The MCSCS will review the complaint and may subsequently begin an investigation. While a complaint may concern an alleged violation of the PSISA, its regulations, or a breach of a licence condition by an individual private investigator, the employer of the investigator may also be investigated.
Inspection of an agency
If the complaint is about the conduct of a licensed agency, the agency may be subject to a Compliance Inspection. In addition, even if the complaint is about an individual private investigator, the agency may also be inspected.
Facilitation process – breaches of the Code of Conduct
If the MCSCS determines that the complaint is about a breach of the PSISA Code of Conduct, it will be forwarded to a facilitator for resolution. This process is only used when the complaint is against an individual that is licensed as a private investigator. The following steps are then taken.
1. A facilitator is assigned
A facilitator will be assigned to the case. The facilitator will send a letter to both the complainant (individual who made the complaint), and the investigator (the person against whom the complaint is made, often referred to as the subject of the complaint). The letter will inform the investigator about the complaint and explain that their participation in the facilitation is mandatory. This letter is very important, as the investigator may be unaware that a complaint has even been filed.
2. Facilitation meeting
A facilitation meeting will be scheduled to attempt to resolve the complaint. The meeting will be conducted in-person or by teleconference, and will include the facilitator, the complainant and the investigator.
3. Facilitator submits report
Once the facilitation is completed, the facilitator will send a report of the results, along with any recommendations, to the Registrar of the MCSCS. The Registrar will review the report and act on the facilitator’s remedial recommendations (if any). A remedial course of action is corrective in nature and the Registrar will make such requirements a condition of the investigator’s licence.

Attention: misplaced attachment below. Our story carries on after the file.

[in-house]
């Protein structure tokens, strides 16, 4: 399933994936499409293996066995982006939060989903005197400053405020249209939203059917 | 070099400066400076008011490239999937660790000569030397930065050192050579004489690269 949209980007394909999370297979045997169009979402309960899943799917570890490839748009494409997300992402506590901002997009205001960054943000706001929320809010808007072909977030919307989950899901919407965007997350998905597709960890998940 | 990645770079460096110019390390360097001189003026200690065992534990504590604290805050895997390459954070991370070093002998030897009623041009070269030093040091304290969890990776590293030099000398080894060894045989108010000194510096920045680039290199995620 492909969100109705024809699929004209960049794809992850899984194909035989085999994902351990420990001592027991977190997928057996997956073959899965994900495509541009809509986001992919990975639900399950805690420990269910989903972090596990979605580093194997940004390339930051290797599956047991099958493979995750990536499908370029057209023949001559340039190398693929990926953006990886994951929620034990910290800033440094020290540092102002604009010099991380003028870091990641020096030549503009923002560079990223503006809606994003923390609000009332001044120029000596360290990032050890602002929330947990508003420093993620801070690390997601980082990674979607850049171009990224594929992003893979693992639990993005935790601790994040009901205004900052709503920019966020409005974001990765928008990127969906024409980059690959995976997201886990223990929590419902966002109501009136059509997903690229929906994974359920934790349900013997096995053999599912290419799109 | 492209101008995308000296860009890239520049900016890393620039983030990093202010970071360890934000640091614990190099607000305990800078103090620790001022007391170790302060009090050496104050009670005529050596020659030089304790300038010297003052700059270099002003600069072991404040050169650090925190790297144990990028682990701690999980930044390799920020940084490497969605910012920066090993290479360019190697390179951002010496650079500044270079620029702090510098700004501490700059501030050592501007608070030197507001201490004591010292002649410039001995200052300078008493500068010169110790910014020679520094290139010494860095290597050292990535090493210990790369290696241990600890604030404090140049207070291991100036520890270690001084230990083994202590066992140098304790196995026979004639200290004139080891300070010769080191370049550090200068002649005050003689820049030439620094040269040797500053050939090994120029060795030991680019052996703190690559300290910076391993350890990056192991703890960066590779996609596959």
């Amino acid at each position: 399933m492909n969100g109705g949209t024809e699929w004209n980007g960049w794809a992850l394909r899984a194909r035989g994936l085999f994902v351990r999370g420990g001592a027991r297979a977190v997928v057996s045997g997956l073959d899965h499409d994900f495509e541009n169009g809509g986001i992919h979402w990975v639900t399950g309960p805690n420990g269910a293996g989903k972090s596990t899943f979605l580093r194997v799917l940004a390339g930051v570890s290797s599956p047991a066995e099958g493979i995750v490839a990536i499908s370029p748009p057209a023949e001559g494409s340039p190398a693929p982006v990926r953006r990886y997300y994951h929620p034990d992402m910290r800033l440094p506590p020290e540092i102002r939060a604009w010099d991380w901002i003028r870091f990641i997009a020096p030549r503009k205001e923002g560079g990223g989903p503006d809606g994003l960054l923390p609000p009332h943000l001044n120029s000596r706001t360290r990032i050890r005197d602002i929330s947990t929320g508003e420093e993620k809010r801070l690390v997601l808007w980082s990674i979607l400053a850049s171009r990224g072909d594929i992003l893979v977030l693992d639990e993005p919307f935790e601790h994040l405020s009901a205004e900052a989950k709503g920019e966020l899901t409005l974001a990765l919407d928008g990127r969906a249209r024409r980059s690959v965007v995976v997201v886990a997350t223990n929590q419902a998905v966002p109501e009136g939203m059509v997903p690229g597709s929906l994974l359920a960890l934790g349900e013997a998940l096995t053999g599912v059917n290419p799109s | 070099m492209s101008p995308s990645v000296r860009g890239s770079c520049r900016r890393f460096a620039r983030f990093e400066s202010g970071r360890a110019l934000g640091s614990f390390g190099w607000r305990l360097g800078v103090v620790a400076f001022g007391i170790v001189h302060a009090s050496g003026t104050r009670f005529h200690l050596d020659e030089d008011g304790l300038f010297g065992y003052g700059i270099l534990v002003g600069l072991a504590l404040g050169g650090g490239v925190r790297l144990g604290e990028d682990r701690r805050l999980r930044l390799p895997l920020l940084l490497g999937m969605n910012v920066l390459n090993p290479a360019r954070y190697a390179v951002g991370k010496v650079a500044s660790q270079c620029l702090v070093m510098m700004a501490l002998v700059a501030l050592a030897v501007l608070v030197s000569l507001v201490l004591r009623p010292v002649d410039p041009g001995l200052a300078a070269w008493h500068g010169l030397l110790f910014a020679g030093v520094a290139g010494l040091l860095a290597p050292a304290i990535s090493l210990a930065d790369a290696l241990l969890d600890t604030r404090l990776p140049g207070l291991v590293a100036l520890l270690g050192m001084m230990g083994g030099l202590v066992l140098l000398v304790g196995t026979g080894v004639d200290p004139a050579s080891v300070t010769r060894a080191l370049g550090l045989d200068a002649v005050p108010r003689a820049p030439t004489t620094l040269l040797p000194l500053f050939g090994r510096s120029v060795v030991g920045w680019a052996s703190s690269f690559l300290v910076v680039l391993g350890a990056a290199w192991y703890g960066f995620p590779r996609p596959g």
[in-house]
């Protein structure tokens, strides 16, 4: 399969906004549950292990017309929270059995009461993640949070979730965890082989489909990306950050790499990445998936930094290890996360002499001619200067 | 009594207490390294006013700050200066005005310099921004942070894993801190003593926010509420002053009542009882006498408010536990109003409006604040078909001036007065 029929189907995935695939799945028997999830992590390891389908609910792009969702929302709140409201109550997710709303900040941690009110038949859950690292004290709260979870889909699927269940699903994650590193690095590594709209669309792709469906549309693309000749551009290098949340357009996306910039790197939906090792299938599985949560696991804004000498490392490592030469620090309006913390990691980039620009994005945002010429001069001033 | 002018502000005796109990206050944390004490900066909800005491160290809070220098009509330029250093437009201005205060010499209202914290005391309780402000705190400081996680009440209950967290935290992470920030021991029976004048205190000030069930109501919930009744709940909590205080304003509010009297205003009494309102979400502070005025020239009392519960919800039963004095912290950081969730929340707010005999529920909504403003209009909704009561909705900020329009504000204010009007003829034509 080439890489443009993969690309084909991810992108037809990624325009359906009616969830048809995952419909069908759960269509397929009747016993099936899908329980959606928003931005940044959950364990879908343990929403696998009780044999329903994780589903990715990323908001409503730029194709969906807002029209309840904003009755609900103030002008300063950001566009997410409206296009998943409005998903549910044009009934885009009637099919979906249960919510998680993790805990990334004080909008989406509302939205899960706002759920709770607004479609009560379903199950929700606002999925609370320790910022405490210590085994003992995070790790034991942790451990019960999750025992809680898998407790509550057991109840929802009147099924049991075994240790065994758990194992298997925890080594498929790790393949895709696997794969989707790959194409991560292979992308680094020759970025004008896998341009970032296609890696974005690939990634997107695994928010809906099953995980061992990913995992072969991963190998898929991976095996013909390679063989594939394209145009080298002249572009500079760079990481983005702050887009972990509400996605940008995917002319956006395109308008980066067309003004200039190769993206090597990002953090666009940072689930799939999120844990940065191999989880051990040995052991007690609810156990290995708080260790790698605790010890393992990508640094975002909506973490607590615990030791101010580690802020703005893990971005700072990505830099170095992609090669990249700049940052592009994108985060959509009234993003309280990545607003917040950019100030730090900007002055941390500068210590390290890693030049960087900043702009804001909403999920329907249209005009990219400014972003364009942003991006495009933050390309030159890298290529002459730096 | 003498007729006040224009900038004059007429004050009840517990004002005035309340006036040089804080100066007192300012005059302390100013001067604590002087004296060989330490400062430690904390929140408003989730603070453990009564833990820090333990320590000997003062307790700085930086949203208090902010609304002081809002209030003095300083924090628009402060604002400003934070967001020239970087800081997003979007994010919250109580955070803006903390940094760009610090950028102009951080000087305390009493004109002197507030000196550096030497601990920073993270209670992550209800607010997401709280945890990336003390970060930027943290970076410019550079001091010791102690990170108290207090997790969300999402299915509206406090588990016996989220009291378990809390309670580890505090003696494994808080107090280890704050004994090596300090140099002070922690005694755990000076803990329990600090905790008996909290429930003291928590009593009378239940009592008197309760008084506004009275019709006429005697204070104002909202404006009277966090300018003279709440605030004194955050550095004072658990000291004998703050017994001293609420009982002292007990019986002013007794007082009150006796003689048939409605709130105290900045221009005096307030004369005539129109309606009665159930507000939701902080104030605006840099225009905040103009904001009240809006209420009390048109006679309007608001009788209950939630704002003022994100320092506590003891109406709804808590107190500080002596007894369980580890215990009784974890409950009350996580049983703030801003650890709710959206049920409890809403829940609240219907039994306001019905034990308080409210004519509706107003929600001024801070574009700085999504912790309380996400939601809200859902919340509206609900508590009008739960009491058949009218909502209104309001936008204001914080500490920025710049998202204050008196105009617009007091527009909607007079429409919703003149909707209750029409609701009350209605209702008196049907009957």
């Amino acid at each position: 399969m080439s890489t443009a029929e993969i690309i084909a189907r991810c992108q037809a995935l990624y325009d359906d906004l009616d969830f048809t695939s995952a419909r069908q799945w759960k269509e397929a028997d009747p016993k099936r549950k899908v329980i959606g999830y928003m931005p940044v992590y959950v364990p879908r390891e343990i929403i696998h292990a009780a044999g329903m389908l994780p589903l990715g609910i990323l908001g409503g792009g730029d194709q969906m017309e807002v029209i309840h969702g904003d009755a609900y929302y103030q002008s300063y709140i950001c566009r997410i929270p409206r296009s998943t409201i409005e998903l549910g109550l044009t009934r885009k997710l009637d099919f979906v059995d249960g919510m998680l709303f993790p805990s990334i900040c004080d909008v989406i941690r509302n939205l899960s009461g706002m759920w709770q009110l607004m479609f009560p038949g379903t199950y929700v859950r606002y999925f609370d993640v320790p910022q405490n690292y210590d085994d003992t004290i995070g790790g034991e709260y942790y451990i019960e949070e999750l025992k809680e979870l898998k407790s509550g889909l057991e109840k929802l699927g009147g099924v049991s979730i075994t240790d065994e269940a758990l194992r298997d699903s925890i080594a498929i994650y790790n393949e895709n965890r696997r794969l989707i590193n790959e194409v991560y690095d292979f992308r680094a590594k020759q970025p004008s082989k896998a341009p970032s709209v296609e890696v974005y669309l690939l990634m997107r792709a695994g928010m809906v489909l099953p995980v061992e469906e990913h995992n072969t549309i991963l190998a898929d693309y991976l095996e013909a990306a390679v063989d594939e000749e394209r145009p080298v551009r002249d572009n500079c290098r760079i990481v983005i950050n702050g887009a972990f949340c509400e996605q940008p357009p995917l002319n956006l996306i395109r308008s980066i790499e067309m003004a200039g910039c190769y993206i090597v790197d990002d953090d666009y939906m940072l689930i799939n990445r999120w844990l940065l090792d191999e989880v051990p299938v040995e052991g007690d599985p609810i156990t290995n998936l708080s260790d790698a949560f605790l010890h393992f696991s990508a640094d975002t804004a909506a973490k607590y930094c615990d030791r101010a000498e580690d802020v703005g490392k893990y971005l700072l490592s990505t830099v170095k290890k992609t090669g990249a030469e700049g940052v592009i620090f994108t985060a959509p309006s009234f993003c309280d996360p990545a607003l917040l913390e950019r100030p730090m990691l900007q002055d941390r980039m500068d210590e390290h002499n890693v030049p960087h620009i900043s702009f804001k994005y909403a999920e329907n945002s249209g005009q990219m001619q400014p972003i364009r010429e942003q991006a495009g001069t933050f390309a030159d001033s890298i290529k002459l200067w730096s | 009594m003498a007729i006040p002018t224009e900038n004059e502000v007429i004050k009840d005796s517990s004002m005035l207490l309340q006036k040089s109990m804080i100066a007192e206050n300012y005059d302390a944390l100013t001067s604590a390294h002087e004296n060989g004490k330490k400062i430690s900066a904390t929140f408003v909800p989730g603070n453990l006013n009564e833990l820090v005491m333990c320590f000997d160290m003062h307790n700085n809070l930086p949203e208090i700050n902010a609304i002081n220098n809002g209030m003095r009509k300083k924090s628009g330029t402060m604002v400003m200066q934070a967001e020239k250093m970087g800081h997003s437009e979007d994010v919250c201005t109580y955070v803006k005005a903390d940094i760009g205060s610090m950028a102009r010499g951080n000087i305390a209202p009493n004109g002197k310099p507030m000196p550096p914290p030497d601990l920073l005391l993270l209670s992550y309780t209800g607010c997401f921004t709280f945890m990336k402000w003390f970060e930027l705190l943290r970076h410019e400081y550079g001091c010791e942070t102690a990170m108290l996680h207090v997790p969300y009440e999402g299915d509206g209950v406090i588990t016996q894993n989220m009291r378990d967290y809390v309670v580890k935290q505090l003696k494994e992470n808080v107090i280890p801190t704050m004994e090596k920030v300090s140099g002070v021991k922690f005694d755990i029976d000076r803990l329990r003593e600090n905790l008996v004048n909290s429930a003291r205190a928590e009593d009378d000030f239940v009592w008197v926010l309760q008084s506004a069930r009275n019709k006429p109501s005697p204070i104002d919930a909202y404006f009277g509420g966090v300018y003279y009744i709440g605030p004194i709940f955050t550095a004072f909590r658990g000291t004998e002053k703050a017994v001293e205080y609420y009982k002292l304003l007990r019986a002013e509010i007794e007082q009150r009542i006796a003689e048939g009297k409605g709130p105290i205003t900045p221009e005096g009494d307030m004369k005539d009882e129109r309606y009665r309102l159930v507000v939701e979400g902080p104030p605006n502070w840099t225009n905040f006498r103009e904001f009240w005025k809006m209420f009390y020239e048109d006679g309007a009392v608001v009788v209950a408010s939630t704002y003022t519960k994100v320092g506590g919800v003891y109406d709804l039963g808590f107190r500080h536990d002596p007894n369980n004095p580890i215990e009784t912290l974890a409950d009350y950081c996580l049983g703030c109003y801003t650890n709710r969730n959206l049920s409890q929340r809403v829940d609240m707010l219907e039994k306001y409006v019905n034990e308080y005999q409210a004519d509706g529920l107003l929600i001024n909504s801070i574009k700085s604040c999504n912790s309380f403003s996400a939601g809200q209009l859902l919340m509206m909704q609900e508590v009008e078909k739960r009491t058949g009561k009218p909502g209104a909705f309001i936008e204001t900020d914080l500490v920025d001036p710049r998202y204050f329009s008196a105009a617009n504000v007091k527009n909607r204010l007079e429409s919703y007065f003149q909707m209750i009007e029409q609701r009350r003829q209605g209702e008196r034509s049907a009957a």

4. Recommendations made by the facilitator
A facilitator’s recommendations may include training in:
- anger management,
- race relations,
- communication skills and/or interpersonal relations.
Revocation of licence and request to be heard
If the investigator or agency that is the subject of the complaint fails to meet the Registrar’s conditions, the Registrar may decide to revoke the investigator’s licence. Prior to doing so, the Registrar will send a notice to the investigator.
If the investigator does not agree with this decision, he or she can then make a request for an Opportunity to be Heard before the Registrar within 21 business days of receiving notice of the proposed licence revocation. During the hearing, the investigator will be given an opportunity to show why the Registrar should not revoke the licence.
Referral to police
Along with losing their licence, an investigator who is found guilty of committing an offence under the PSISA, and who refuses to adhere to the corrective measures imposed by the Registrar, could also be charged by the police and receive a fine of up-to $25,000, and face up-to one year imprisonment, or both.
Can a complaint be withdrawn?
A complainant may formally withdraw their complaint at any time before a decision is made. The withdrawal must be in writing, state the reason for the withdrawal, and be signed by the complainant. The withdrawal must be submitted to the Registrar, either in person, by mail, by fax or by email.
Notwithstanding that the complainant has withdrawn the complaint, if the MCSCS believes the investigator or agency may, in fact, be in breach of the PSISA, then the investigation, inspection or licence revocation will continue. However, if the MCSCS does pursue the matter, the complainant will not be part of the enquiry or given any information after they withdraw their complaint.
When is a complaint dismissed?
The MCSCS does not pursue every complaint it receives. After reviewing the complaint, the Registrar may dismiss it, if they believe it to be frivolous, vexatious or not made in good faith, such as complaints that are:
- lacking a reasonable purpose,
- made with the intent to harass or annoy,
- made with the intent to deceive or mislead, or
- made with an improper purpose or ulterior motive.
What if the subject of the complaint cannot be found?
If the investigator or agency that is being complained about cannot be contacted or will not participate in the facilitation process, the Deputy Registrar will send a notice advising the complainant that the facilitation will not proceed. However, the MCSCS may pursue an investigation, inspection or licence revocation.
For more information about filing a formal complaint against a private investigator or agency, visit the MCSCS website.
To have someone conduct a background check or other investigation, contact our preferred Investigators, Smith Investigation Agency .